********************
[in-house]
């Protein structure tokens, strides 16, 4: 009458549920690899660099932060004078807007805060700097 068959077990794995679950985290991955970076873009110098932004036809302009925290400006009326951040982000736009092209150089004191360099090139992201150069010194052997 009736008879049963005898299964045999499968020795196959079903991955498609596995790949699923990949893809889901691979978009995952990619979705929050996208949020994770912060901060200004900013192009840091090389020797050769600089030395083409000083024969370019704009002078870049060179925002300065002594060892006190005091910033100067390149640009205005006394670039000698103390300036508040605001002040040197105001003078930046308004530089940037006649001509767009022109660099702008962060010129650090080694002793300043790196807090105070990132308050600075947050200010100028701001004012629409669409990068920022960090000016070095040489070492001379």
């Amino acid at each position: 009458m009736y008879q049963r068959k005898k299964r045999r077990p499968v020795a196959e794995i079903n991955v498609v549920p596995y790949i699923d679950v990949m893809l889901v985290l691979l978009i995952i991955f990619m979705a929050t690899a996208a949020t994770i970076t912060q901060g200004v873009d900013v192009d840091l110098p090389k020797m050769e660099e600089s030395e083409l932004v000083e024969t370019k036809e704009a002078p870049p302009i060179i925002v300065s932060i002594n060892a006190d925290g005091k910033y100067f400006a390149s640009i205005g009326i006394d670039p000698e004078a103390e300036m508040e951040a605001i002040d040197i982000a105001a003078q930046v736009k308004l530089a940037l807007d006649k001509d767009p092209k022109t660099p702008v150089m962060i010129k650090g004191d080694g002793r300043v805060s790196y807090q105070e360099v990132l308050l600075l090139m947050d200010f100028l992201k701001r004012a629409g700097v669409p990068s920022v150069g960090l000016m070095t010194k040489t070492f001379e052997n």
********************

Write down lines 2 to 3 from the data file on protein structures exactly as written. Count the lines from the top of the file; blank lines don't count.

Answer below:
């Protein structure tokens, strides 16, 4: 009458549920690899660099932060004078807007805060700097 068959077990794995679950985290991955970076873009110098932004036809302009925290400006009326951040982000736009092209150089004191360099090139992201150069010194052997 009736008879049963005898299964045999499968020795196959079903991955498609596995790949699923990949893809889901691979978009995952990619979705929050996208949020994770912060901060200004900013192009840091090389020797050769600089030395083409000083024969370019704009002078870049060179925002300065002594060892006190005091910033100067390149640009205005006394670039000698103390300036508040605001002040040197105001003078930046308004530089940037006649001509767009022109660099702008962060010129650090080694002793300043790196807090105070990132308050600075947050200010100028701001004012629409669409990068920022960090000016070095040489070492001379």
């Amino acid at each position: 009458m009736y008879q049963r068959k005898k299964r045999r077990p499968v020795a196959e794995i079903n991955v498609v549920p596995y790949i699923d679950v990949m893809l889901v985290l691979l978009i995952i991955f990619m979705a929050t690899a996208a949020t994770i970076t912060q901060g200004v873009d900013v192009d840091l110098p090389k020797m050769e660099e600089s030395e083409l932004v000083e024969t370019k036809e704009a002078p870049p302009i060179i925002v300065s932060i002594n060892a006190d925290g005091k910033y100067f400006a390149s640009i205005g009326i006394d670039p000698e004078a103390e300036m508040e951040a605001i002040d040197i982000a105001a003078q930046v736009k308004l530089a940037l807007d006649k001509d767009p092209k022109t660099p702008v150089m962060i010129k650090g004191d080694g002793r300043v805060s790196y807090q105070e360099v990132l308050l600075l090139m947050d200010f100028l992201k701001r004012a629409g700097v669409p990068s920022v150069g960090l000016m070095t010194k040489t070492f001379e052997n």